What is the difference between
$ pdbedit -x
$ smbpasswd -x
to delete samba users?
pdbedit can be used for Samba user management.
Answering the question: as of Samba 4 there is no difference between these two commands. Both commands will operate on the same file - be it in smbpasswd or tdbsam format - and do the job.
Expanding on the answer:
smbpasswd is the older one. It was used to manage Samba credentials stored in the file format of the same name - smbpasswd. The default path for the file in RedHat based distros was
/etc/samba/smbpasswd (to disambiguate: the program itself, the file format and the default file of that format the
smbpasswd program operates on are all called smbpasswd).
pdbedit came up during the Samba 3 development cycle as a replacement for
smbpasswd. From perspective of the root user
pdbedit is capable of all operations that
smbpasswd can do as well as a superset of them (manage account security and policy settings). The 'native' format for storing Samba credentials for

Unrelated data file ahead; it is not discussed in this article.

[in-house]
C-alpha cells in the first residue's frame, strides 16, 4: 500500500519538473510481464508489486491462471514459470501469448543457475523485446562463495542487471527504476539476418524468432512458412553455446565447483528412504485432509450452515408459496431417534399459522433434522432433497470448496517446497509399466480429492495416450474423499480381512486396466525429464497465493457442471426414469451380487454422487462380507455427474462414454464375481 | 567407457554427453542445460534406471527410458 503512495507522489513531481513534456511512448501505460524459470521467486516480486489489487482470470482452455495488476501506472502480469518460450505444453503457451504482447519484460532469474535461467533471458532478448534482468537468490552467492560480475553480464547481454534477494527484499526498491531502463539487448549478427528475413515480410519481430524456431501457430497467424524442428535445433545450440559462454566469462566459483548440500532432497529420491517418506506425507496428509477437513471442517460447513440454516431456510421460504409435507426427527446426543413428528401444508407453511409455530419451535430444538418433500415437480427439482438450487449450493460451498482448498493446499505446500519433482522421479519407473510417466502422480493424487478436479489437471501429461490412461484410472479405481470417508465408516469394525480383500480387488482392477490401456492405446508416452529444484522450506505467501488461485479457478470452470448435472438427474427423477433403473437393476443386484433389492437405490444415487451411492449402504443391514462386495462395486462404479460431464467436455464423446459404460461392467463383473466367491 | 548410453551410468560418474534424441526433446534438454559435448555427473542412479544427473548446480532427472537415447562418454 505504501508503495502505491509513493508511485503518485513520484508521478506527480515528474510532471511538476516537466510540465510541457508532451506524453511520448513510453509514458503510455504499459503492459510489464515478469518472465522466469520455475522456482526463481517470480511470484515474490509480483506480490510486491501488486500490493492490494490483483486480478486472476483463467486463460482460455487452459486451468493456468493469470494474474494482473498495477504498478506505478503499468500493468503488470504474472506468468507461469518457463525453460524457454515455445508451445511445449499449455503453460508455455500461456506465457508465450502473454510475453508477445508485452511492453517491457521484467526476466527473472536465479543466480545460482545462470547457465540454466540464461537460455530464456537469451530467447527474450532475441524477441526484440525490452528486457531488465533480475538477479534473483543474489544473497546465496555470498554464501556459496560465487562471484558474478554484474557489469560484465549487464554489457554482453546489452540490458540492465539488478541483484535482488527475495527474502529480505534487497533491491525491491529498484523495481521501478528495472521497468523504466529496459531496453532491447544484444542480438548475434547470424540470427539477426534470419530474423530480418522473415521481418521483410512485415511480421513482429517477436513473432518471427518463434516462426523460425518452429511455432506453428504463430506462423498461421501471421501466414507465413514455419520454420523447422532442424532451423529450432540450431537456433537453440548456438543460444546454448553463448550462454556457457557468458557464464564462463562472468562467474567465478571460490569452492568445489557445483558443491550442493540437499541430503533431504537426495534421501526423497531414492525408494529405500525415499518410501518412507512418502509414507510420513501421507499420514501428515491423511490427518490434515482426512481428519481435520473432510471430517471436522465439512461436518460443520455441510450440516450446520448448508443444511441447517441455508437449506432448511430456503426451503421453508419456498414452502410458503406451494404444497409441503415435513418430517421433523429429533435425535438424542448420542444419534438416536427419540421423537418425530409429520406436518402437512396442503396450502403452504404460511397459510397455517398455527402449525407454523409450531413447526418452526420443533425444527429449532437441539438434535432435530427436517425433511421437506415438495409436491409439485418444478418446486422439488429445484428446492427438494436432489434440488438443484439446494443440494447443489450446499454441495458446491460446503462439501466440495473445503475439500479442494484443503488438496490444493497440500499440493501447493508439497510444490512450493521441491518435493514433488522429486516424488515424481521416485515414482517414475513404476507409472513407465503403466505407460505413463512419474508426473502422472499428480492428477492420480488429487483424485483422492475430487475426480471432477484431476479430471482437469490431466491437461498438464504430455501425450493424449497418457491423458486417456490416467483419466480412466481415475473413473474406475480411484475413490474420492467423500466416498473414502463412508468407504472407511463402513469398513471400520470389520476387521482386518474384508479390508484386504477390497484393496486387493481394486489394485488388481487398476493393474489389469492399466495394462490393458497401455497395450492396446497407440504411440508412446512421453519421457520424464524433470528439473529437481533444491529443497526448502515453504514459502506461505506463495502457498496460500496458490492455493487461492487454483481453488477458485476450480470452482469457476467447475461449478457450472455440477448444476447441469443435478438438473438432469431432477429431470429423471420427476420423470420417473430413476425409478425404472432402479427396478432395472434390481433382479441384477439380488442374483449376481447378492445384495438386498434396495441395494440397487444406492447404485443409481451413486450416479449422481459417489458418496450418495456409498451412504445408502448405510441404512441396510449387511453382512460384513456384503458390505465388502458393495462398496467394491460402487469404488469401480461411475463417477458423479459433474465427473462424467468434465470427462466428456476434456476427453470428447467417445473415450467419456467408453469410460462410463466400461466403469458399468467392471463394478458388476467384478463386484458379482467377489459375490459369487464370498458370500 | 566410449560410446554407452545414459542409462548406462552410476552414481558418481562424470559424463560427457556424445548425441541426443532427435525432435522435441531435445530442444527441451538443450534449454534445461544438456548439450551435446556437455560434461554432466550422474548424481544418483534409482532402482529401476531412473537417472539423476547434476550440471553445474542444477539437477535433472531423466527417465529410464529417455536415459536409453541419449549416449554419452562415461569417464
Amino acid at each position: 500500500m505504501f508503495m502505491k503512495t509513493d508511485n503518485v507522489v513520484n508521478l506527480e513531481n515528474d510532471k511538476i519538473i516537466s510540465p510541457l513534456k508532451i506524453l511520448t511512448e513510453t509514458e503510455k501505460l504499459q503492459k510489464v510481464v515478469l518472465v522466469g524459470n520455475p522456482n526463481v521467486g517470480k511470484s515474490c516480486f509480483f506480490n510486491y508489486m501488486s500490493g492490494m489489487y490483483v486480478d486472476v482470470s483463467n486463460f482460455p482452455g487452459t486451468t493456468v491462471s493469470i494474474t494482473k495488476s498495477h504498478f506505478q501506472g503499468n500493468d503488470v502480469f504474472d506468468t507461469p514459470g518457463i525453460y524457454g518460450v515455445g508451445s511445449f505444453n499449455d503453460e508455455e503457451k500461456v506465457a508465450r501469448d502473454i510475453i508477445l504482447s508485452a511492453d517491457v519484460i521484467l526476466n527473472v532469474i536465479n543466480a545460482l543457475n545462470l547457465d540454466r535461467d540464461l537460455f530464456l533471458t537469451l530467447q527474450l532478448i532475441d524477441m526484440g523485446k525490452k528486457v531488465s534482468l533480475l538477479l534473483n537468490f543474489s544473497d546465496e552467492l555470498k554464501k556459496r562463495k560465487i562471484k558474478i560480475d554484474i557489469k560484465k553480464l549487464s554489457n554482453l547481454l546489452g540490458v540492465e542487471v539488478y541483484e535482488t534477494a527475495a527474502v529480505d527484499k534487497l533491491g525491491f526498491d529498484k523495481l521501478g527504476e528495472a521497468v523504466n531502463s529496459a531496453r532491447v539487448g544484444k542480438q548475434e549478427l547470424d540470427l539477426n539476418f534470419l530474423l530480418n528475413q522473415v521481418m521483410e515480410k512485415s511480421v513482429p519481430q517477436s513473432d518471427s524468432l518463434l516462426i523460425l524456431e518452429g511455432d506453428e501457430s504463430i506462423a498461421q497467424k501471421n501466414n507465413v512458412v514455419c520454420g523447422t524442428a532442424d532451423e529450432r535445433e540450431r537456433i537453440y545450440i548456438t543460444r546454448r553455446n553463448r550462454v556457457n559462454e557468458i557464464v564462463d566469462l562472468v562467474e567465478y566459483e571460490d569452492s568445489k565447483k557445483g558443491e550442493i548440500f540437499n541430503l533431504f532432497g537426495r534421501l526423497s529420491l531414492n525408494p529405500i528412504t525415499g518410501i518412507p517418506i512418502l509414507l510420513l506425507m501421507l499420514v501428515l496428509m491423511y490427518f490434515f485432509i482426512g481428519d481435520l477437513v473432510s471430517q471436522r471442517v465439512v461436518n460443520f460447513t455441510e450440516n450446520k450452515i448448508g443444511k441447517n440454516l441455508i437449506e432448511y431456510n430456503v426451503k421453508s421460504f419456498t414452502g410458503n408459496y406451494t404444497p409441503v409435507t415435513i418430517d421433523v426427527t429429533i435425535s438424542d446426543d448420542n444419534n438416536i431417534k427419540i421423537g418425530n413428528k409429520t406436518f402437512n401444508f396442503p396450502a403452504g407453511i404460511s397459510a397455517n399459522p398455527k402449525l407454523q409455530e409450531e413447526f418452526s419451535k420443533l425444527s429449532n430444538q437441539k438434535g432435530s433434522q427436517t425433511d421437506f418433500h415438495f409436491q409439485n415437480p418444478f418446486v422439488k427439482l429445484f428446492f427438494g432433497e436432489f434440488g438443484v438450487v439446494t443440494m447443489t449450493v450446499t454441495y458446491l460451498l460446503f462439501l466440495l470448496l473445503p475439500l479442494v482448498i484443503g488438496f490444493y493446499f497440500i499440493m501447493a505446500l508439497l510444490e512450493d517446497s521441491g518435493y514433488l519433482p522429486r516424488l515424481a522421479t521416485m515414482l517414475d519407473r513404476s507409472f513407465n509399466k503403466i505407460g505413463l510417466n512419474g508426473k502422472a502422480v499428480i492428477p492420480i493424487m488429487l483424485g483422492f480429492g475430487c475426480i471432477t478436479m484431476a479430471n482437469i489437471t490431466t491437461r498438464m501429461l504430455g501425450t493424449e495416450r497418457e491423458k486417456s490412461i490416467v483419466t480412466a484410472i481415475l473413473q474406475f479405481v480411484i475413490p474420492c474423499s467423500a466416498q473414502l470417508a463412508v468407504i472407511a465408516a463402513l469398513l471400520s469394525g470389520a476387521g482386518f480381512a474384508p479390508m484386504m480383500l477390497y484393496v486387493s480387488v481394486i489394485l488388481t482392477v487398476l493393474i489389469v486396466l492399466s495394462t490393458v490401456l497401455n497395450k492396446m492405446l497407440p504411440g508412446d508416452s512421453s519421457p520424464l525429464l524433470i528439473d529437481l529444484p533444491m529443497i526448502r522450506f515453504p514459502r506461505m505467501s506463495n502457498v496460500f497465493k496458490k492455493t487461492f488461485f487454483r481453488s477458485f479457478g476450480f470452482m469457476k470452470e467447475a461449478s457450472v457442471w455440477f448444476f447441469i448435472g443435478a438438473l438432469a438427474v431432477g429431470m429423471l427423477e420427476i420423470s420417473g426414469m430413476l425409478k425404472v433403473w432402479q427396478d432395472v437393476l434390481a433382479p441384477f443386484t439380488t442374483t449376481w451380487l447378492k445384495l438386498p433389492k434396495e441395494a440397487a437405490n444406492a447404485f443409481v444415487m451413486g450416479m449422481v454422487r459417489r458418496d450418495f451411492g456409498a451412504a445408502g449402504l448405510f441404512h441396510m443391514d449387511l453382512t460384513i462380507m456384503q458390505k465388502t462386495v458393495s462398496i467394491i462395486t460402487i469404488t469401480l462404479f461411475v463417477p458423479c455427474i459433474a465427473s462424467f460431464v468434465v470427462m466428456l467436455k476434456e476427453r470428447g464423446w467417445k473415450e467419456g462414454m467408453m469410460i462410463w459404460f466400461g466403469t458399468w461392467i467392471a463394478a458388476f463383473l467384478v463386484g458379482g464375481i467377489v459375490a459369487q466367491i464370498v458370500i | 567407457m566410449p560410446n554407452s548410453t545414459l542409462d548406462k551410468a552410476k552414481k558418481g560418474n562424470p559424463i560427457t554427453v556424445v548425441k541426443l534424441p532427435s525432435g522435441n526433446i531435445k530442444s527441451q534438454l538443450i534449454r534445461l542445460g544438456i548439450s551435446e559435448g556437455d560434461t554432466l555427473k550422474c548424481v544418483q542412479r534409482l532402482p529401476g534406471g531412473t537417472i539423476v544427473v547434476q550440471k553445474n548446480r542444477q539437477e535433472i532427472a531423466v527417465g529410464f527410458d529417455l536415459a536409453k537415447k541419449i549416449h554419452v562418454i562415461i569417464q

pdbedit is tdbsam - Trivial DB based password storage backend. On RedHat based distros the default file path is
The issue with
pdbedit is that it can only be used by root, while
smbpasswd can be used by regular users to change their Samba passwords in a way similar to what
passwd command does for Linux system accounts. So my understanding is that as of Samba 4 the job of user management is passed to
smbpasswd is left there for non-root users to be able to change their passwords (though root can still use
smbpasswd to manage Samba credentials store in a limited manner).
From the pbdedit man page:
The pdbedit tool uses the passdb modular interface and is independent from the kind of users database used (currently there are smbpasswd, ldap, nis+ and tdb based and more can be added without changing the tool).
While the smbpasswd man page:
By default (when run with no arguments) it will attempt to change the current user's SMB password on the local machine. This is similar to the way the passwd(1) program works. smbpasswd differs from how the passwd program works however in that it is not setuid root but works in a client-server mode and communicates with a locally running smbd(8). As a consequence in order for this to succeed the smbd daemon must be running on the local machine. On a UNIX machine the encrypted SMB passwords are usually stored in the smbpasswd(5) file.
pbdedit can manipulate a variety of Samba password backends, while
smbpasswd can only manipulate that type of backend.